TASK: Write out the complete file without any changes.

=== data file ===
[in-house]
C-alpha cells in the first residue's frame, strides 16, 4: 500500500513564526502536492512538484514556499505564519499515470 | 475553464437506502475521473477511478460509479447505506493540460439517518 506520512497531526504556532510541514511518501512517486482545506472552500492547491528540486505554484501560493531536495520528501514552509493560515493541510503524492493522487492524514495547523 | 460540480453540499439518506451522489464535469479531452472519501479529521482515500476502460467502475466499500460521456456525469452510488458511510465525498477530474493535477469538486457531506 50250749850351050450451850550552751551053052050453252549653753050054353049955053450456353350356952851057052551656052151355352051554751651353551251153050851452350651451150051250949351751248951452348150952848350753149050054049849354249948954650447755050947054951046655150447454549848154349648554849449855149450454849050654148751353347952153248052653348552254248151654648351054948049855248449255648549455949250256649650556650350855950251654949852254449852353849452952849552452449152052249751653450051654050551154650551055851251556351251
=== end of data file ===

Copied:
[in-house]
C-alpha cells in the first residue's frame, strides 16, 4: 500500500513564526502536492512538484514556499505564519499515470 | 475553464437506502475521473477511478460509479447505506493540460439517518 506520512497531526504556532510541514511518501512517486482545506472552500492547491528540486505554484501560493531536495520528501514552509493560515493541510503524492493522487492524514495547523 | 460540480453540499439518506451522489464535469479531452472519501479529521482515500476502460467502475466499500460521456456525469452510488458511510465525498477530474493535477469538486457531506 50250749850351050450451850550552751551053052050453252549653753050054353049955053450456353350356952851057052551656052151355352051554751651353551251153050851452350651451150051250949351751248951452348150952848350753149050054049849354249948954650447755050947054951046655150447454549848154349648554849449855149450454849050654148751353347952153248052653348552254248151654648351054948049855248449255648549455949250256649650556650350855950251654949852254449852353849452952849552452449152052249751653450051654050551154650551055851251556351251